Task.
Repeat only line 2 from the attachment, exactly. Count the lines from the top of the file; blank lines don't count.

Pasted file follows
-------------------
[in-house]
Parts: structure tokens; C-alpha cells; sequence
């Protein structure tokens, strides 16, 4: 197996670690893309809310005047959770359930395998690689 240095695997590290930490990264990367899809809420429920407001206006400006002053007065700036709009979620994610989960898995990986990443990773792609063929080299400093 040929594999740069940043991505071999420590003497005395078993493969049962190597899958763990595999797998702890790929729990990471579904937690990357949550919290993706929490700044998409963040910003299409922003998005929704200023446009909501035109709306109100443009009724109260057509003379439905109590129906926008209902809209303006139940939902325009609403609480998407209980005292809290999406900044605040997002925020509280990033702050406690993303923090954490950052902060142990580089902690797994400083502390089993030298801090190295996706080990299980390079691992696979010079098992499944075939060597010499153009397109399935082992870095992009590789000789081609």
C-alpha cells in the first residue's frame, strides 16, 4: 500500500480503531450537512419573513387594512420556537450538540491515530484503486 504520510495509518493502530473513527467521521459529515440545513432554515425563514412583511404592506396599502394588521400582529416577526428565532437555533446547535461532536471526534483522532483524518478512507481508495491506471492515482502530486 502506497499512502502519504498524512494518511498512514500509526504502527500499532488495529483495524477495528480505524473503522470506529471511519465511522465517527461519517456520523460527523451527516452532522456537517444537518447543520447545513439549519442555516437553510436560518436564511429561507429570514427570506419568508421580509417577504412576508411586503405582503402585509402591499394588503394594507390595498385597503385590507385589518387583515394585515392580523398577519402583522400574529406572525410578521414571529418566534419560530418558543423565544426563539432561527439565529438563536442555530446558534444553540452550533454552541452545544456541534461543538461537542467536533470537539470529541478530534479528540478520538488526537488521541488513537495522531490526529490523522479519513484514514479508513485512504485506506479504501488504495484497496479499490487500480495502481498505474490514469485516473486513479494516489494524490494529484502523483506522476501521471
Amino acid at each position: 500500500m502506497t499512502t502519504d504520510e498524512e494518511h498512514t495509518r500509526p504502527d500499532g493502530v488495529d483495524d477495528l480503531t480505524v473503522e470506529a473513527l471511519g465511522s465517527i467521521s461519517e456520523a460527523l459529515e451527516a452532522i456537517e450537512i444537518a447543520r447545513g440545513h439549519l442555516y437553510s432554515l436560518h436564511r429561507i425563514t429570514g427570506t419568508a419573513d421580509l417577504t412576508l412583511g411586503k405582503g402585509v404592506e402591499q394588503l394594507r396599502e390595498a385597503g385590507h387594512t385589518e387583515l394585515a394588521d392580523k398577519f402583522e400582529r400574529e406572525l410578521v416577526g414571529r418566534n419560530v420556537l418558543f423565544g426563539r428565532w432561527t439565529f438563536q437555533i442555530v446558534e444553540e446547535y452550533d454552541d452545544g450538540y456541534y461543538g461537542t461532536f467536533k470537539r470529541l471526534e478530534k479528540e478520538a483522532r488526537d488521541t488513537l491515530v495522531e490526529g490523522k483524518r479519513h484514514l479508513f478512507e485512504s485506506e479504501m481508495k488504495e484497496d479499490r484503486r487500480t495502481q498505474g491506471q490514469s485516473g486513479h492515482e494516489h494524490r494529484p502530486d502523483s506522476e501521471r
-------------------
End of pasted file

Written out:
Parts: structure tokens; C-alpha cells; sequence